A campaign to abolish the Assembly is coming – the time to start preparing is now

Picture by by Nick Youngson (CC BY-SA 3.0).

Keith Darlington

The Welsh Assembly Parliament, now over 20 years old, has become an entrenched part of Welsh life whose future stability seems to be assured.

Yet, five years ago, the same would have been said about our future in the EU.

The only party then completely opposed to the EU were UKIP. It is an uncomfortable truth that UKIP, a party that has only ever had two UK MPs, succeeded in pressurising the then Coalition government into a referendum that resulted in Brexit – an outcome that was completely unexpected.

Could the same happen here in Wales with a referendum to abolish the Welsh Parliament? That is what the new leader of Welsh UKIP, Gareth Bennett, is now campaigning for.

Given what happened so unexpectedly with the EU, it would pay for supporters of Welsh devolution to be on their guard.

Referendum

At the present time, another referendum seems unlikely and, according to current polls, abolition would be soundly rejected.

However, an Abolish the Assembly party did win 4.4% of the vote in the 2016 elections.

This was achieved by a movement that had done no campaigning – or even have a leader.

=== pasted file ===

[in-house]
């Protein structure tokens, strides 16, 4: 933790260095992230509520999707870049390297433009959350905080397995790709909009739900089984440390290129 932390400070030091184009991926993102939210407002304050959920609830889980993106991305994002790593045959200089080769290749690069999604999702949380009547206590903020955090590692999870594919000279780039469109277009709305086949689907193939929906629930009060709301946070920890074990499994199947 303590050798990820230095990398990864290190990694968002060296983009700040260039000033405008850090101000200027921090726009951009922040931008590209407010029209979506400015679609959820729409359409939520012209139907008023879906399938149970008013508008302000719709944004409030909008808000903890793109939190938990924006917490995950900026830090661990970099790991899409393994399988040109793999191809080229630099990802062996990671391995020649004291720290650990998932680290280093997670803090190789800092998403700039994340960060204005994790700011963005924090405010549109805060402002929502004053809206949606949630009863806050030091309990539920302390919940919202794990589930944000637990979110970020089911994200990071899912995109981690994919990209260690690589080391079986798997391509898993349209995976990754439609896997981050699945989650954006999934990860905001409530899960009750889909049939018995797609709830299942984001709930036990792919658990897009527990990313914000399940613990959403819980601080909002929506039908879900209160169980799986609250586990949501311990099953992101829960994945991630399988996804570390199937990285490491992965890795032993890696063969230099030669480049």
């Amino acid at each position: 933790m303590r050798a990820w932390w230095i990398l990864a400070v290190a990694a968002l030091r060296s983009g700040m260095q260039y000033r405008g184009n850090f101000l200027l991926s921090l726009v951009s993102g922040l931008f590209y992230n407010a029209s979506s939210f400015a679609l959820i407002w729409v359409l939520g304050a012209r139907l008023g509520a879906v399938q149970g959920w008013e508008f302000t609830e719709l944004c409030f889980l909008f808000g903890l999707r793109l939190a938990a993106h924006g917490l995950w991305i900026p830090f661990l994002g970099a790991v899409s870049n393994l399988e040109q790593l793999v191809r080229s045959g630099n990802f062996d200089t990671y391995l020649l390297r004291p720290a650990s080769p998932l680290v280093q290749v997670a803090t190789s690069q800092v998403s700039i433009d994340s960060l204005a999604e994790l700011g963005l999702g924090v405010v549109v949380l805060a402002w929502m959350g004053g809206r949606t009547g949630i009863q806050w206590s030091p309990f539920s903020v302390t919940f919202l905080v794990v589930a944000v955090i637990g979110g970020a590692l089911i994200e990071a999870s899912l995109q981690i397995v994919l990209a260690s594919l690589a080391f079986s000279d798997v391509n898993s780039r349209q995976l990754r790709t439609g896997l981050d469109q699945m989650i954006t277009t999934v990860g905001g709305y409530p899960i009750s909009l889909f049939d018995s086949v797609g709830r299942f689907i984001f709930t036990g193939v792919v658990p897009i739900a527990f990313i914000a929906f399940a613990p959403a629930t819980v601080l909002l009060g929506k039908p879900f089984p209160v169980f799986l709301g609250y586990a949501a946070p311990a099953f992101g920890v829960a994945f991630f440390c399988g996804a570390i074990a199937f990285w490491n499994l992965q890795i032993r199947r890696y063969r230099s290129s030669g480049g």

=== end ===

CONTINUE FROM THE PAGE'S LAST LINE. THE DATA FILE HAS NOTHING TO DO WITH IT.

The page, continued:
Furthermore, an anti-Assembly vote is likely to be higher because, as Professor Awan-Scully says, current opinion polls show abolition support running at about 12%.

This is still a small minority. But it is not insignificant, and it could rise – particularly if the country experiences a downturn and UKIP indulge in a negative campaign of the kind that secured a Brexit vote.

Furthermore, the Assembly itself began with a fragile consensus because of the small majority in its favour in the 1997 referendum. This narrow majority was then consolidated following another referendum in 2011. This was approved emphatically with 64% support for the Assembly to have greater law-making powers.

The post-Brexit electorate also seems to be quite volatile, and the Welsh Valleys gave disproportionately more support to UKIP in the 2016 Assembly election.

For all these reasons, this makes me fearful that the abolition outcome is a distinct possibility.

Making the case

The supporters of the Assembly must seize the initiative and be aware of this threat of abolition now.

Their supporters, particularly AMs, need to spell out its virtues from across the political spectrum before any abolition campaign gathers pace.

A pro-Welsh Parliament campaign must have broad support from all the main pro-Assembly parties.

That will be difficult because Labour has dominated power at the Assembly from the start.

In the 2016 election, their share of the vote was less than 35% – hardly a ringing endorsement from the Welsh electorate.

Yet, Welsh Labour still almost has a majority of seats because of the vagaries of the part-FPTP (First Past the Post) voting system in Wales.

Barrage

Also, because the record of the Assembly so far is essentially Labour’s record, it will be difficult for the other parties to defend.